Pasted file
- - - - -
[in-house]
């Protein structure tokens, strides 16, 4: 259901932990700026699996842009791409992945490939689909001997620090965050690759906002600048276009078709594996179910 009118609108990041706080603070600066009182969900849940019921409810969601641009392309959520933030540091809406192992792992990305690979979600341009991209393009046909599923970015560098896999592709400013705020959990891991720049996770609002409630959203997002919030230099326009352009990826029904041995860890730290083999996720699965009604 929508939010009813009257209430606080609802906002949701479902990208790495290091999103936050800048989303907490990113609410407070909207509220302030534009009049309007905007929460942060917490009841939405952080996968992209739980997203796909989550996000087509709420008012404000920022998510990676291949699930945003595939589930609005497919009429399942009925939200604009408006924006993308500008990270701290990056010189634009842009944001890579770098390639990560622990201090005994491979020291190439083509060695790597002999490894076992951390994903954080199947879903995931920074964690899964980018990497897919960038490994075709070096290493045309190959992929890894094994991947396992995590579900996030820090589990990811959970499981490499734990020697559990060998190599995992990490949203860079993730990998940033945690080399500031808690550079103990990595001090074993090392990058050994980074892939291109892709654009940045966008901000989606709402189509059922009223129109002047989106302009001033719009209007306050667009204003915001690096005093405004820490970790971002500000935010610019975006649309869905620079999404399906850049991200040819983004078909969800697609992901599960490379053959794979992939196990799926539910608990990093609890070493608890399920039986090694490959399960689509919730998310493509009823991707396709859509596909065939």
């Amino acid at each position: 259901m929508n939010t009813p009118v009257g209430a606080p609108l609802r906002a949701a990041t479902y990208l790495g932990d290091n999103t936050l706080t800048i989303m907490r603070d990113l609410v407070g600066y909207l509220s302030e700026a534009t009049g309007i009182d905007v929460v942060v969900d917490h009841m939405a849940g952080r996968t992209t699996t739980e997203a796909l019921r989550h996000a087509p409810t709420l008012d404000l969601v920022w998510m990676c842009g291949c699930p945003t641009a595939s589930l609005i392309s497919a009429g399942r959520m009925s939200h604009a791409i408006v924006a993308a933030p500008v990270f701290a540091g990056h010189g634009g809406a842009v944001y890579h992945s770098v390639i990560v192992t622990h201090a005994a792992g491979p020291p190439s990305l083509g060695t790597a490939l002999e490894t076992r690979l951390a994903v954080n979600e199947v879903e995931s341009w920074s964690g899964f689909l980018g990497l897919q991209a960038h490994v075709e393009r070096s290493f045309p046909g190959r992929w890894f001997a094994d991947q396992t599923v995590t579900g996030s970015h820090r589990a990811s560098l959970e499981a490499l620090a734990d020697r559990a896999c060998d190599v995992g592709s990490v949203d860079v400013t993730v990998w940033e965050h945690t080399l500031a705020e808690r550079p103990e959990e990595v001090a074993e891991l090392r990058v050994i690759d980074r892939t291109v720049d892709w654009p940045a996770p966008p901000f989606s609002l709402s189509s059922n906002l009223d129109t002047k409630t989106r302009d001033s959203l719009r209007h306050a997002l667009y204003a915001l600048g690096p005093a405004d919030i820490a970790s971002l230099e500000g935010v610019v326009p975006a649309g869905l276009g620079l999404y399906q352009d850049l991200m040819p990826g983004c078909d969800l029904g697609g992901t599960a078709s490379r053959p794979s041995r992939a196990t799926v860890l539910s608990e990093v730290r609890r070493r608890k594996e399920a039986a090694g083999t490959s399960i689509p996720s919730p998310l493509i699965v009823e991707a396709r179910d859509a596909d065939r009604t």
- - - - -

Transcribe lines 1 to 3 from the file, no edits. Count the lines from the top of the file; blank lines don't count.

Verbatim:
[in-house]
């Protein structure tokens, strides 16, 4: 259901932990700026699996842009791409992945490939689909001997620090965050690759906002600048276009078709594996179910 009118609108990041706080603070600066009182969900849940019921409810969601641009392309959520933030540091809406192992792992990305690979979600341009991209393009046909599923970015560098896999592709400013705020959990891991720049996770609002409630959203997002919030230099326009352009990826029904041995860890730290083999996720699965009604 929508939010009813009257209430606080609802906002949701479902990208790495290091999103936050800048989303907490990113609410407070909207509220302030534009009049309007905007929460942060917490009841939405952080996968992209739980997203796909989550996000087509709420008012404000920022998510990676291949699930945003595939589930609005497919009429399942009925939200604009408006924006993308500008990270701290990056010189634009842009944001890579770098390639990560622990201090005994491979020291190439083509060695790597002999490894076992951390994903954080199947879903995931920074964690899964980018990497897919960038490994075709070096290493045309190959992929890894094994991947396992995590579900996030820090589990990811959970499981490499734990020697559990060998190599995992990490949203860079993730990998940033945690080399500031808690550079103990990595001090074993090392990058050994980074892939291109892709654009940045966008901000989606709402189509059922009223129109002047989106302009001033719009209007306050667009204003915001690096005093405004820490970790971002500000935010610019975006649309869905620079999404399906850049991200040819983004078909969800697609992901599960490379053959794979992939196990799926539910608990990093609890070493608890399920039986090694490959399960689509919730998310493509009823991707396709859509596909065939």
């Amino acid at each position: 259901m929508n939010t009813p009118v009257g209430a606080p609108l609802r906002a949701a990041t479902y990208l790495g932990d290091n999103t936050l706080t800048i989303m907490r603070d990113l609410v407070g600066y909207l509220s302030e700026a534009t009049g309007i009182d905007v929460v942060v969900d917490h009841m939405a849940g952080r996968t992209t699996t739980e997203a796909l019921r989550h996000a087509p409810t709420l008012d404000l969601v920022w998510m990676c842009g291949c699930p945003t641009a595939s589930l609005i392309s497919a009429g399942r959520m009925s939200h604009a791409i408006v924006a993308a933030p500008v990270f701290a540091g990056h010189g634009g809406a842009v944001y890579h992945s770098v390639i990560v192992t622990h201090a005994a792992g491979p020291p190439s990305l083509g060695t790597a490939l002999e490894t076992r690979l951390a994903v954080n979600e199947v879903e995931s341009w920074s964690g899964f689909l980018g990497l897919q991209a960038h490994v075709e393009r070096s290493f045309p046909g190959r992929w890894f001997a094994d991947q396992t599923v995590t579900g996030s970015h820090r589990a990811s560098l959970e499981a490499l620090a734990d020697r559990a896999c060998d190599v995992g592709s990490v949203d860079v400013t993730v990998w940033e965050h945690t080399l500031a705020e808690r550079p103990e959990e990595v001090a074993e891991l090392r990058v050994i690759d980074r892939t291109v720049d892709w654009p940045a996770p966008p901000f989606s609002l709402s189509s059922n906002l009223d129109t002047k409630t989106r302009d001033s959203l719009r209007h306050a997002l667009y204003a915001l600048g690096p005093a405004d919030i820490a970790s971002l230099e500000g935010v610019v326009p975006a649309g869905l276009g620079l999404y399906q352009d850049l991200m040819p990826g983004c078909d969800l029904g697609g992901t599960a078709s490379r053959p794979s041995r992939a196990t799926v860890l539910s608990e990093v730290r609890r070493r608890k594996e399920a039986a090694g083999t490959s399960i689509p996720s919730p998310l493509i699965v009823e991707a396709r179910d859509a596909d065939r009604t």